Newsletters

Get Dining Out delivered to your inbox every Wednesday Morning.

A Burger a Day in May: 5 Tasty Sliders to Try
These little sandwiches make a strong argument for a much-maligned bar snack. By Jessica Voelker
Comments () | Published May 21, 2012
The tuna sliders at PS7’s are very tasty. Photograph by Allison Dinner.

“You know what I’m so sick of?” tweeted Bon Appétit editor-in-chief Adam Rapoport earlier this month. “Sliders.”

Ouch, I thought. Not a great PR moment for the miniburger. But thinking back, I can recall several occasions on which an influential food-world person expressed disdain for very small sandwiches—a once seemingly trendy snack item that has demonstrated surprising staying power over the past few years. (I like to compare them to cargo pants: Just when you think they’re on the outs—bam!—some Fashion Week model saunters down the runway with pockets jutting out at her knees.)

Intrigued, I started asking some of the foodie types I know what the problem was. The words “bad value” came up a lot—sliders may seem inexpensive, but ounce for ounce, the argument went, you’re paying through the nose for that hit of juicy beef. The sheer ubiquity seemed to bother a lot of people—from the catering world to bar menus in chains and neighborhood bistros alike, some foodies see baby burgs as a lazy fallback when something more creative was called for.

But the anti-slider argument I’ve heard the most is that sliders simply aren’t tasty. Fresh buns are a rarity, meat tends to be dry … they’re just not good. As when you see the word “gyoza” on a mid-priced, contemporary-American bar menu and know those dumplings likely came straight from the Sysco truck, the word “slider” can also indicate something slapdash and industrial, a throwaway item designed to distract you from the cost of your cocktail. But for every rule, an exception, and in this case five. Here, a list of sliders that show a small sandwich can be a thing of beauty. Even if it’s not that cool anymore.

1) Prime Beef Sliders at the Source Lounge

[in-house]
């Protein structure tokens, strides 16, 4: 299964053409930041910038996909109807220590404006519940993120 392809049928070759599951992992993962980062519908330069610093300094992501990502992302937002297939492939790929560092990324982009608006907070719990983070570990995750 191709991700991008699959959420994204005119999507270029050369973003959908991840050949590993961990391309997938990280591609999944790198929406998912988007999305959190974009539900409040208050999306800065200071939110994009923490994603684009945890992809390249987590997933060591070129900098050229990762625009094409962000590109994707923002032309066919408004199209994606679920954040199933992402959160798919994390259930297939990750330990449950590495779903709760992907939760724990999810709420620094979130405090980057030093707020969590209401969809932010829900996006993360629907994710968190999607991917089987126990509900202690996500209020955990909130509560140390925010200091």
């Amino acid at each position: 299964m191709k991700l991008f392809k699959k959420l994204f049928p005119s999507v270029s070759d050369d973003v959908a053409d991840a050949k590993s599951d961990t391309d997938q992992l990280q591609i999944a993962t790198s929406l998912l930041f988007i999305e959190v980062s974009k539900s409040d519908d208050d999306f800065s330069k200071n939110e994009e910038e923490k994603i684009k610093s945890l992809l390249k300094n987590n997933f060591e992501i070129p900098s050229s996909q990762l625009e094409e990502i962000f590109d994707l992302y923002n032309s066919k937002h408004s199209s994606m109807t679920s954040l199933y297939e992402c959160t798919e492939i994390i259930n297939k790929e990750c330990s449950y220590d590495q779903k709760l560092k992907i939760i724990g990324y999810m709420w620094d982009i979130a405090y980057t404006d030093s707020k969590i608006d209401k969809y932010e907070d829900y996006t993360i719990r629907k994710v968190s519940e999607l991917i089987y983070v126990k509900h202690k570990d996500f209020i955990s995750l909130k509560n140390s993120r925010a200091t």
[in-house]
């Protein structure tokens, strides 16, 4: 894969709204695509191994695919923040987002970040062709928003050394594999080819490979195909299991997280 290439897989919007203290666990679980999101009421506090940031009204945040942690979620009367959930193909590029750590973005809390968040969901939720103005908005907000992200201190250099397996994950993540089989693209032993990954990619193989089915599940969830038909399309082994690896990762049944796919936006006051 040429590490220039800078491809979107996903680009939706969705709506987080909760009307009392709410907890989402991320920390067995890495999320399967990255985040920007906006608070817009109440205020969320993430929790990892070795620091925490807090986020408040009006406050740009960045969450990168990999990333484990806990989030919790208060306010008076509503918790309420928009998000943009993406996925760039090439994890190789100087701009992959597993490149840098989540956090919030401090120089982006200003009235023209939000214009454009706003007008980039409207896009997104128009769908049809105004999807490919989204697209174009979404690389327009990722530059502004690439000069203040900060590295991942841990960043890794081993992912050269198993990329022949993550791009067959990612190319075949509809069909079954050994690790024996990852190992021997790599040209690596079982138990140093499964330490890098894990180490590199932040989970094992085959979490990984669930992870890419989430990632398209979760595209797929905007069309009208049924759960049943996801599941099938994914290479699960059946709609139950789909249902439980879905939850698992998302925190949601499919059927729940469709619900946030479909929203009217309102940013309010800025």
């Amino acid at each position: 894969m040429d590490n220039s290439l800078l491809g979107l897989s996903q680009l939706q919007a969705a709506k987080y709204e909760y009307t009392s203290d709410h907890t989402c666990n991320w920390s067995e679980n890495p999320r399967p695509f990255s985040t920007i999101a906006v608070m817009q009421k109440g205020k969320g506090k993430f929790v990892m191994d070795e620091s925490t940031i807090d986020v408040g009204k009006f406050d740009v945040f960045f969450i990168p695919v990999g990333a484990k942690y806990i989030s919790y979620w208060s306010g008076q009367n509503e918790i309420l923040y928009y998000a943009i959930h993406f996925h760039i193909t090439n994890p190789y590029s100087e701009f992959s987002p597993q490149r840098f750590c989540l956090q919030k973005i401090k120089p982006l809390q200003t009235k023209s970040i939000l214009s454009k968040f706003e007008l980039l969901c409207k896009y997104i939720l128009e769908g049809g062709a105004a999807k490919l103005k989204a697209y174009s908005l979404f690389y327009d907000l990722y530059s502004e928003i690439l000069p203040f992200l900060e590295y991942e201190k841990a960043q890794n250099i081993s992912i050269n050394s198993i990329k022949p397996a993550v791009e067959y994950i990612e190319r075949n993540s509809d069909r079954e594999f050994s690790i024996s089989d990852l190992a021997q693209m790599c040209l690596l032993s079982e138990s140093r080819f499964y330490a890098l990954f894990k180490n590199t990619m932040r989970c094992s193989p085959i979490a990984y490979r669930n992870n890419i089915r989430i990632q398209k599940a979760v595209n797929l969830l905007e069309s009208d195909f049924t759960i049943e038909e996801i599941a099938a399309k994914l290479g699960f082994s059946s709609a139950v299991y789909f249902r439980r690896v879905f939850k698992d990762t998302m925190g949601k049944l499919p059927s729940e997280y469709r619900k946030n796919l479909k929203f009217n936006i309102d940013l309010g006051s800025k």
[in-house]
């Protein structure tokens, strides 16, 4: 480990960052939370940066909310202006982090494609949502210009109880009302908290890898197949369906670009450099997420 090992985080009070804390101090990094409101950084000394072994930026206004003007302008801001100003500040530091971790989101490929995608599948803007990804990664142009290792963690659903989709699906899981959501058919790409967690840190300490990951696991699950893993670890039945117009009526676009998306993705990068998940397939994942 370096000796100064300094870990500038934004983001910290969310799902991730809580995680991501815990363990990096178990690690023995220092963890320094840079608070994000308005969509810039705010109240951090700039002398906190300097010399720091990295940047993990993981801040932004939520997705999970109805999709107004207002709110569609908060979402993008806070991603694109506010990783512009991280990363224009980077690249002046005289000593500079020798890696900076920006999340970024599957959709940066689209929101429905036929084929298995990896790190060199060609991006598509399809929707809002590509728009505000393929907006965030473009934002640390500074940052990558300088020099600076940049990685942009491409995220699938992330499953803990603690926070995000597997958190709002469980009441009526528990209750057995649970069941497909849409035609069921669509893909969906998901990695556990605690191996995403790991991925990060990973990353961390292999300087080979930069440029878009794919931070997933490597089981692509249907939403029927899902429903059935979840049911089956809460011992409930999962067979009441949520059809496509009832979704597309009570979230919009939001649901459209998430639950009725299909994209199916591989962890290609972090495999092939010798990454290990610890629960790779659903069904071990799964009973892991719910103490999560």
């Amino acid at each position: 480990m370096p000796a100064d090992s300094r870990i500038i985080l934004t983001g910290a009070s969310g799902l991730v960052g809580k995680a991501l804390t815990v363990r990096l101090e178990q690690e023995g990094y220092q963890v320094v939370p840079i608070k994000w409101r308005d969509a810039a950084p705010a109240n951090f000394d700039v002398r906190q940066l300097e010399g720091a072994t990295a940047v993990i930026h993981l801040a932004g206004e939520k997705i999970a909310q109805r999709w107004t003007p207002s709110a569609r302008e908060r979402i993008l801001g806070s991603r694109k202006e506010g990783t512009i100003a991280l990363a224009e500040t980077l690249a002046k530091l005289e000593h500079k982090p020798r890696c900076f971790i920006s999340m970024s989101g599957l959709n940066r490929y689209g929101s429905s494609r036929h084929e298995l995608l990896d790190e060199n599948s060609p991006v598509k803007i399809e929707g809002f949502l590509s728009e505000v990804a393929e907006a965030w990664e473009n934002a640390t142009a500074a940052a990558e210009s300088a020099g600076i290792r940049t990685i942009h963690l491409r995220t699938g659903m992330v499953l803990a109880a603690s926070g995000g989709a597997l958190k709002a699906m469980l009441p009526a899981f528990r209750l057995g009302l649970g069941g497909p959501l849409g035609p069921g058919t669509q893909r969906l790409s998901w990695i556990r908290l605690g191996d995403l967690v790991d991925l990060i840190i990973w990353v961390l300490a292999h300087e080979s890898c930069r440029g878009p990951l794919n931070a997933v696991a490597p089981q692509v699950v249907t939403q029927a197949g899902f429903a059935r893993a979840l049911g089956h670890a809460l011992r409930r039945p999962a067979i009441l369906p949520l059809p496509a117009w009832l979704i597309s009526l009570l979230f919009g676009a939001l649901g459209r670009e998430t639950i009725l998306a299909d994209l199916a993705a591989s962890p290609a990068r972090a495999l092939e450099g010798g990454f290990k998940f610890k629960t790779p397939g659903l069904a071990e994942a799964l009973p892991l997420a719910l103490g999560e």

The izakaya menu at the Source offers several fairly delectable miniature sandwiches--it's easy to overlook the prime beef sliders and opt for mini bánh mì or tender pork belly tucked into a bao bun. Really, you can't go wrong, but the beefwich--with Maryland cheddar and smoked onion marmalade--is unlikely to disappoint.

2) Miniburgers at Matchbox

When these little guys first arrived on the scene, a brioche bun was a relatively rare thing, as was a slider made with so much attention to texture and flavor combos: snappy pickles, buttery bread, Gouda cheese. The ingredients added up to an expectation-defying bar snack that's become a classic.

3) Ibérico de bellota mini hamburguesas at Jaleo

Jaleo's hamburguesas are stuffed with a pork patty made with Ibérico de bellota, among the world's best pig products. It's kind of a perfect tapa, too--a full burger would be overkill for most of us, but a little one offers the opportunity to sample the legendary Spanish pork without breaking the bank (or the scale).

4) Little Burgers at Eatbar

On my first trip to Eatbar--the casual Arlington eatery adjacent to Tallula--I was most excited about the Little Pork Burger topped with celery root slaw and red chilies. But while that sandwich was a little dry and underseasoned, my tablemates and I almost got into a scuffle over the juicy Little Burgers, perked up with balsamic onions and a rich truffle aïoli.

5) Tuna sliders at PS 7's

I left these for last so I could peace out before getting into an argument about what "slider" even means. Does it have to be a burger? Is it just any small sandwich? Semantics aside, these are genius: A sesame-seed bun helps turn tuna tartare into finger food--white miso aïoli and cucumber-cilantro slaw lend fat, pep, and crunch. And when I called PS 7's to make sure they would be remaining on the menu, the staffer on the other end of the phone let out a deep chuckle. "Oh," she said. "Very much so."

Categories:

Burger a Day in May
Subscribe to Washingtonian

Discuss this story

Feel free to leave a comment or ask a question. The Washingtonian reserves the right to remove or edit content once posted.
blog comments powered by Disqus

Posted at 11:55 AM/ET, 05/21/2012 RSS | Print | Permalink | Comments () | Washingtonian.com Blogs